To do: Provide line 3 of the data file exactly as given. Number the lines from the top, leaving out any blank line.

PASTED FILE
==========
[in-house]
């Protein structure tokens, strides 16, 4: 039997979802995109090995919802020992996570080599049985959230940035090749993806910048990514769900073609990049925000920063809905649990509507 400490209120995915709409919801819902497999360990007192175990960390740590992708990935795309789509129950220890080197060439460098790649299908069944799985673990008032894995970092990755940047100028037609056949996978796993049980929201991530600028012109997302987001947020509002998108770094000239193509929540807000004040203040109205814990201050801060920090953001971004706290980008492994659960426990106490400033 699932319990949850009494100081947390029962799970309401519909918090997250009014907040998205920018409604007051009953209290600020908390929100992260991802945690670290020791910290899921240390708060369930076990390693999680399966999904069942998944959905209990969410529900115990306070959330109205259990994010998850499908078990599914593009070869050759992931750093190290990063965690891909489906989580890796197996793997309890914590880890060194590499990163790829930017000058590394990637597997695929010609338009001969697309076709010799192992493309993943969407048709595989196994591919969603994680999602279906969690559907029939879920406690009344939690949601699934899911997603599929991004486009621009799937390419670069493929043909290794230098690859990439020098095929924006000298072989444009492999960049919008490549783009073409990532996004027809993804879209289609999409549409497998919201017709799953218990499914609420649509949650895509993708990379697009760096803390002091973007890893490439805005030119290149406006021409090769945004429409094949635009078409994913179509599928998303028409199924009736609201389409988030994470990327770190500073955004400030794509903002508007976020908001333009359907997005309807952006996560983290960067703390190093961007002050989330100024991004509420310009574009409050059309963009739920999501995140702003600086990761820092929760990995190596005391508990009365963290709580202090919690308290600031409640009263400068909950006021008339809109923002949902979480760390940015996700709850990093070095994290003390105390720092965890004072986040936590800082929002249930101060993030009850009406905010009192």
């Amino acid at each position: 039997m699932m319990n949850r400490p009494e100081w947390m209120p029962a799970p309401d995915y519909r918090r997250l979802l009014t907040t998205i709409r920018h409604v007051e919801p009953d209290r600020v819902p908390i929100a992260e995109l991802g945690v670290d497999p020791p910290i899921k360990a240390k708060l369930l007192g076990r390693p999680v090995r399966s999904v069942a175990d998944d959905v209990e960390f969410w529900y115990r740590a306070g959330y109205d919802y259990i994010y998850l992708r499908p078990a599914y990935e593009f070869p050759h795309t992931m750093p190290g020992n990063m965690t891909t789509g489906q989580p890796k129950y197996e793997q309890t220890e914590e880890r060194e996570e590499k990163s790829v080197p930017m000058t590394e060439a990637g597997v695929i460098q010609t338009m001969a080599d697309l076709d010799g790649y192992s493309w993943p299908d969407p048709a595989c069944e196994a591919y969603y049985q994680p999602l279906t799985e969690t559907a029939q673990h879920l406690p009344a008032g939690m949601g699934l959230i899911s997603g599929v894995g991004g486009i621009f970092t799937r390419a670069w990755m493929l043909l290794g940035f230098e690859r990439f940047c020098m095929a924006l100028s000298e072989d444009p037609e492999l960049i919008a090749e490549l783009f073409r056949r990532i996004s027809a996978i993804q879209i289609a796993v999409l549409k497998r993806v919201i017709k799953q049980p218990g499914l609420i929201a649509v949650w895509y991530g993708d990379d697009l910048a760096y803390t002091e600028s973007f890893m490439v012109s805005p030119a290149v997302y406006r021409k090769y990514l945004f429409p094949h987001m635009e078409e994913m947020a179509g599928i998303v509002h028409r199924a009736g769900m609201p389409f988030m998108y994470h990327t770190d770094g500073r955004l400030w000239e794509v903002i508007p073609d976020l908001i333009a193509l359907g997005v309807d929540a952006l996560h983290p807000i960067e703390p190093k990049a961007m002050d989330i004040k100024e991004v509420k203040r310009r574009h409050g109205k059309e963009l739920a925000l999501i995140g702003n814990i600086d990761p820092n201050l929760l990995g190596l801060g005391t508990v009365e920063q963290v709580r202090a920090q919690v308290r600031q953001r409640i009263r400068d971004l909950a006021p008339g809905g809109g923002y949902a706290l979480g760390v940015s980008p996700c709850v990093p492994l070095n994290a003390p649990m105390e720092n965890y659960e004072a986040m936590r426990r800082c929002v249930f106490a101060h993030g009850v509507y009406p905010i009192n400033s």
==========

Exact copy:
């Amino acid at each position: 039997m699932m319990n949850r400490p009494e100081w947390m209120p029962a799970p309401d995915y519909r918090r997250l979802l009014t907040t998205i709409r920018h409604v007051e919801p009953d209290r600020v819902p908390i929100a992260e995109l991802g945690v670290d497999p020791p910290i899921k360990a240390k708060l369930l007192g076990r390693p999680v090995r399966s999904v069942a175990d998944d959905v209990e960390f969410w529900y115990r740590a306070g959330y109205d919802y259990i994010y998850l992708r499908p078990a599914y990935e593009f070869p050759h795309t992931m750093p190290g020992n990063m965690t891909t789509g489906q989580p890796k129950y197996e793997q309890t220890e914590e880890r060194e996570e590499k990163s790829v080197p930017m000058t590394e060439a990637g597997v695929i460098q010609t338009m001969a080599d697309l076709d010799g790649y192992s493309w993943p299908d969407p048709a595989c069944e196994a591919y969603y049985q994680p999602l279906t799985e969690t559907a029939q673990h879920l406690p009344a008032g939690m949601g699934l959230i899911s997603g599929v894995g991004g486009i621009f970092t799937r390419a670069w990755m493929l043909l290794g940035f230098e690859r990439f940047c020098m095929a924006l100028s000298e072989d444009p037609e492999l960049i919008a090749e490549l783009f073409r056949r990532i996004s027809a996978i993804q879209i289609a796993v999409l549409k497998r993806v919201i017709k799953q049980p218990g499914l609420i929201a649509v949650w895509y991530g993708d990379d697009l910048a760096y803390t002091e600028s973007f890893m490439v012109s805005p030119a290149v997302y406006r021409k090769y990514l945004f429409p094949h987001m635009e078409e994913m947020a179509g599928i998303v509002h028409r199924a009736g769900m609201p389409f988030m998108y994470h990327t770190d770094g500073r955004l400030w000239e794509v903002i508007p073609d976020l908001i333009a193509l359907g997005v309807d929540a952006l996560h983290p807000i960067e703390p190093k990049a961007m002050d989330i004040k100024e991004v509420k203040r310009r574009h409050g109205k059309e963009l739920a925000l999501i995140g702003n814990i600086d990761p820092n201050l929760l990995g190596l801060g005391t508990v009365e920063q963290v709580r202090a920090q919690v308290r600031q953001r409640i009263r400068d971004l909950a006021p008339g809905g809109g923002y949902a706290l979480g760390v940015s980008p996700c709850v990093p492994l070095n994290a003390p649990m105390e720092n965890y659960e004072a986040m936590r426990r800082c929002v249930f106490a101060h993030g009850v509507y009406p905010i009192n400033s």